Secretary Locke joined U.S. Trade Representative Ron Kirk, Under Secretary of Commerce for Intellectual Property and Director of the United States Patent and Trademark Office David Kappos, and House Judiciary Committee Chairman Lamar Smith on the Hill this week to celebrate the 11th anniversary of World Intellectual Property Day.

In his remarks, Locke highlighted the importance of intellectual property protection and enforcement to the U.S. economy and his work with Kappos to help bring the U.S. patent office into the 21st century. He also commended Smith andSenate Judiciary Chairman Patrick Leahy on their strong leadership for patent reform legislation currently being considered by Congress.

"Patent reform is critical to the well-being of our patent system and the effectiveness of the USPTO, which are so vital to American companies and oureconomic well-being,” Locke said. “This bipartisan legislation won't cost taxpayers a single dime, and it will ensure USPTO has the ability to tackle its backlog and better serve the needs of America’s innovators."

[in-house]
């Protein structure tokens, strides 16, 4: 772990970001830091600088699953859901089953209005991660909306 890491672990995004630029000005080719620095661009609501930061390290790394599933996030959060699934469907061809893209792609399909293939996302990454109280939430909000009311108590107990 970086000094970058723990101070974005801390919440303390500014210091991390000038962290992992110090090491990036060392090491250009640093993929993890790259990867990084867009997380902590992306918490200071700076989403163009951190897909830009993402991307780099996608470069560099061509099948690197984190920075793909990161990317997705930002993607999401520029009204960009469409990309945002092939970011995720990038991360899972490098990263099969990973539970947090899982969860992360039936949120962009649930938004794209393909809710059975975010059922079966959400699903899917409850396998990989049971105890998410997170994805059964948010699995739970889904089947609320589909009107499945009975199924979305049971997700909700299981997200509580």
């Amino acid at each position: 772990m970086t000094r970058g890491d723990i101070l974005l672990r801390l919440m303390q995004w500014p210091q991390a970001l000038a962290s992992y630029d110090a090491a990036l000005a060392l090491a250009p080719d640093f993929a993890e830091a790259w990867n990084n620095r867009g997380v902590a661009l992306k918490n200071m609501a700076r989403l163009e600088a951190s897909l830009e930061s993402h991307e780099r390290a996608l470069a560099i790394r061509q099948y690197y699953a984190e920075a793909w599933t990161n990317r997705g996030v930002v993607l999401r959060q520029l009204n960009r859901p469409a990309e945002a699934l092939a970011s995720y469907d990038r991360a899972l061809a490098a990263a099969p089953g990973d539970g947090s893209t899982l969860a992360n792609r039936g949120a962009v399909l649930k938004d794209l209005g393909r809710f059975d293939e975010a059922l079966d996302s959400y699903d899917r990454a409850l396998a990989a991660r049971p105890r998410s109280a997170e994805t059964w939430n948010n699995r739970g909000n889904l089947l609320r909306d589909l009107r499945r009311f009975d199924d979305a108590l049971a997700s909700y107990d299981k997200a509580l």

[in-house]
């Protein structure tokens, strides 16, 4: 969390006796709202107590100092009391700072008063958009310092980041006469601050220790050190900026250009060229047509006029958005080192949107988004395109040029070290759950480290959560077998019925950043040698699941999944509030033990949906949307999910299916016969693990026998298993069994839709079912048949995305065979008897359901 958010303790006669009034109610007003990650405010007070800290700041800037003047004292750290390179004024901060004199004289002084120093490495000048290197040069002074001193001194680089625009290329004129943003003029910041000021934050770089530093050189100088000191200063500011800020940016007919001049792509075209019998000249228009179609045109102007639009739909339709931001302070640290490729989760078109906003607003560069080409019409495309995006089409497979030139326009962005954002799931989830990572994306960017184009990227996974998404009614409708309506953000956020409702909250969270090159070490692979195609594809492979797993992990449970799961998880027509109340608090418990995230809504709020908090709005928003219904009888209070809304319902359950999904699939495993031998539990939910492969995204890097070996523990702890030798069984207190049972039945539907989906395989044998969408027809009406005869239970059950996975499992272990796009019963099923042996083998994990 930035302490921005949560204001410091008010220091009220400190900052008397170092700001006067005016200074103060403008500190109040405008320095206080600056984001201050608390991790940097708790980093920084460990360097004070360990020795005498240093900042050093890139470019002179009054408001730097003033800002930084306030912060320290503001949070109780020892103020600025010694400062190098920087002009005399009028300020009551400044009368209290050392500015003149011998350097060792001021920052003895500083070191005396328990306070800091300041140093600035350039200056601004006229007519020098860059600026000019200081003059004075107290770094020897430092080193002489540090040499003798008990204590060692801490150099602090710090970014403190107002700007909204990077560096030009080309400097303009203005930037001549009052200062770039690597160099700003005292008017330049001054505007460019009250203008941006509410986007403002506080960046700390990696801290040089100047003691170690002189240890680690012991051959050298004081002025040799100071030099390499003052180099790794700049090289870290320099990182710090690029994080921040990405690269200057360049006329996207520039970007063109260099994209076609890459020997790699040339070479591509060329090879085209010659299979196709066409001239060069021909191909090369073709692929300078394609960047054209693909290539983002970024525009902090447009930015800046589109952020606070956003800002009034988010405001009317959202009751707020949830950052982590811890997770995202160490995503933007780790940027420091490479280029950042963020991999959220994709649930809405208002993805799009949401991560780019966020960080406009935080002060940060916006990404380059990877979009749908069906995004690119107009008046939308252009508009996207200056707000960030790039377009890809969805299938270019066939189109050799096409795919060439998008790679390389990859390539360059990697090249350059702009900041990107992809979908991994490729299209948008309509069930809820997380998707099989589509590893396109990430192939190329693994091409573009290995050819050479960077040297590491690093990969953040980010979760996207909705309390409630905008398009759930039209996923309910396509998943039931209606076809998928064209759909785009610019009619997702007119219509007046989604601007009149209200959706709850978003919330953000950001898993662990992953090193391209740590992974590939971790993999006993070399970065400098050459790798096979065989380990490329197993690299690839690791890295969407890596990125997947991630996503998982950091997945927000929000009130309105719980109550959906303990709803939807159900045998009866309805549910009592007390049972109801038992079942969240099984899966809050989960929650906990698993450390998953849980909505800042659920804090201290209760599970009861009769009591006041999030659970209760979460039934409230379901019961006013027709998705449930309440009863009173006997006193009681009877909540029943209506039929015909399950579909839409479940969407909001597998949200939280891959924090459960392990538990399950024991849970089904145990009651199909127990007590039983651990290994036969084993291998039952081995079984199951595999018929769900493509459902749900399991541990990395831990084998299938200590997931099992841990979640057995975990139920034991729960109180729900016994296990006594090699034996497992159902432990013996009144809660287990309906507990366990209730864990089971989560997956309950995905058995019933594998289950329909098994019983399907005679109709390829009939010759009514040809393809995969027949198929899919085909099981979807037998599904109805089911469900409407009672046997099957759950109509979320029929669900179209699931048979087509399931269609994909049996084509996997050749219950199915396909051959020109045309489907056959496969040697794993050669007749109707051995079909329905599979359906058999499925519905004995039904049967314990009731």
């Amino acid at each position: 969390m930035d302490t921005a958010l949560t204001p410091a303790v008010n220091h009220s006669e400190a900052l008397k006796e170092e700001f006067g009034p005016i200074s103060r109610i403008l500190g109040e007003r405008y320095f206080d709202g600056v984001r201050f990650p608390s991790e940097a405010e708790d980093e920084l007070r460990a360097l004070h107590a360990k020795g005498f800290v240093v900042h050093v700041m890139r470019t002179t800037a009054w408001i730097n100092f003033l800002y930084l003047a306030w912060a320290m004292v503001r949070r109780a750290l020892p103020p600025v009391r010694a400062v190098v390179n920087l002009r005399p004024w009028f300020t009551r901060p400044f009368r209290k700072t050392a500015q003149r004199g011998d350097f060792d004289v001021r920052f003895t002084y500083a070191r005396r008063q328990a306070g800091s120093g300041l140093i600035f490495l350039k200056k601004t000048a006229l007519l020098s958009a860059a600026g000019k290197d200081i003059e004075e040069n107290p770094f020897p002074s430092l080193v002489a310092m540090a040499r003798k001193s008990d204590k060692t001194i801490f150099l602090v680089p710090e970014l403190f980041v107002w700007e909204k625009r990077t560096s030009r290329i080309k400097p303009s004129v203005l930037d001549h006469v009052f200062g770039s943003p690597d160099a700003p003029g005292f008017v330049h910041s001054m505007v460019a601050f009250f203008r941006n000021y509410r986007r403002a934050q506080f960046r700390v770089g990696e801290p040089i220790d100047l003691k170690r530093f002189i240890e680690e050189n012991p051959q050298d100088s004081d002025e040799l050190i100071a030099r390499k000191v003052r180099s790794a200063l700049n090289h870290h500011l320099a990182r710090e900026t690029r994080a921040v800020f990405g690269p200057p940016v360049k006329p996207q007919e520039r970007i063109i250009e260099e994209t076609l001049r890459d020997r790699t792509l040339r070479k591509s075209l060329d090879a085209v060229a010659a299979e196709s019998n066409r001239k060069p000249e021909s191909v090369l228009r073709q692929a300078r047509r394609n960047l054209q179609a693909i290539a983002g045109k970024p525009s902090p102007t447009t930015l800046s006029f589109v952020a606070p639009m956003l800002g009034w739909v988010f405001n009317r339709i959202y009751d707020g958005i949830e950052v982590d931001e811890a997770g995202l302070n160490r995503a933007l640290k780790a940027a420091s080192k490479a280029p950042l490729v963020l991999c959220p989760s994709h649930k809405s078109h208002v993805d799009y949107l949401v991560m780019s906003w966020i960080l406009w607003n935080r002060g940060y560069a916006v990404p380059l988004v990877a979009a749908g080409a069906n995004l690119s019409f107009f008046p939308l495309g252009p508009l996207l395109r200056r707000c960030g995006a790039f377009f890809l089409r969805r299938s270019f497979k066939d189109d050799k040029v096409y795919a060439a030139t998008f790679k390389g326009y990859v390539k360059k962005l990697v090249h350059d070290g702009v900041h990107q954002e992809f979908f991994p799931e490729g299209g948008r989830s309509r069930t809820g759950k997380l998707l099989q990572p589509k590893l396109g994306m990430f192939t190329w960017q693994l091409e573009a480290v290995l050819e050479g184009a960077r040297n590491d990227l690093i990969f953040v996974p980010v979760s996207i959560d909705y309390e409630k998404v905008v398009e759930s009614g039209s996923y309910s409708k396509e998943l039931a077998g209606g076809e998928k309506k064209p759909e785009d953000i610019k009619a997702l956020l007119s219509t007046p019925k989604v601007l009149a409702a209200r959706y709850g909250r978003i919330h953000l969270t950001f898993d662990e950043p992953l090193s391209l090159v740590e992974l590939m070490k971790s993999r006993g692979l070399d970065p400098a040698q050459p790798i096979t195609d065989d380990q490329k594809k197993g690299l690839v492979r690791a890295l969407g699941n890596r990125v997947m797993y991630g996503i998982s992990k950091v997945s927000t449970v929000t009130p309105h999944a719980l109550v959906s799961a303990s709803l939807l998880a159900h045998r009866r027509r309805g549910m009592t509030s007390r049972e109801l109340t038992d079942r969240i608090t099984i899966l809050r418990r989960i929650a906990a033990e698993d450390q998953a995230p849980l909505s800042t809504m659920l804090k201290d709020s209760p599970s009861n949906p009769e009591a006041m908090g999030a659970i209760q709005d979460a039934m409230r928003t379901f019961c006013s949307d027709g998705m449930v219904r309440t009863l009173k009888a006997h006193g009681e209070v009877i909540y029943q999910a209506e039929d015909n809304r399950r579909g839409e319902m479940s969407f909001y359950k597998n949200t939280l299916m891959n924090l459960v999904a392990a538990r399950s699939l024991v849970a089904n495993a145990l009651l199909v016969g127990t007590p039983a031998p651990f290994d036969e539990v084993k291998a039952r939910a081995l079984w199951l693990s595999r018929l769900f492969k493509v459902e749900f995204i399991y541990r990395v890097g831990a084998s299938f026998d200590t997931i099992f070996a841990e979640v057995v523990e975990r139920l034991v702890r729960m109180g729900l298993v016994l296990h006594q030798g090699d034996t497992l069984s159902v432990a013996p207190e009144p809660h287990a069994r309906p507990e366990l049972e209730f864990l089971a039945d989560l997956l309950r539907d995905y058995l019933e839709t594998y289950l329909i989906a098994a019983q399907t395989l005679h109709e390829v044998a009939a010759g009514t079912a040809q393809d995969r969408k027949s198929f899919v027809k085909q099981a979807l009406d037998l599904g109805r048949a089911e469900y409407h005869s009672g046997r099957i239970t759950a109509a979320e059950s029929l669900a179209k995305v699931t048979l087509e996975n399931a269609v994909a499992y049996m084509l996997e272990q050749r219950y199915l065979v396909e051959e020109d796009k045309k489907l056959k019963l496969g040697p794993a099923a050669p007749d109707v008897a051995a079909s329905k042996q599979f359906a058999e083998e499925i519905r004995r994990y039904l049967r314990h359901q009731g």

Around the world, enforcement of intellectual property rights helps prevent counterfeiting and piracy, which cost the United States billions of dollars and thousands of jobs each year. The Commerce Department actively engages foreign leaders and promotes stronger enforcement disciplines worldwide in its efforts to reduce losses associated with IP infringement.

Established by WIPO Member States in 2000, World Intellectual Property Day is celebrated annually on April 26th to increase the understanding and respect of IP and underscore its importance in promoting creativity and innovation. Remarks

U.S.-China Joint Commission on Commerce and Trade (JCCT) Concludes in Washington

China Agrees to Significant Intellectual Property Rights Enforcement Initiatives, Market Opening, and Revisions to its Indigenous Innovation Policies That Will Help Boost U.S. Exports at the 21st Session of the U.S.-China Joint Commission on Commerce and Trade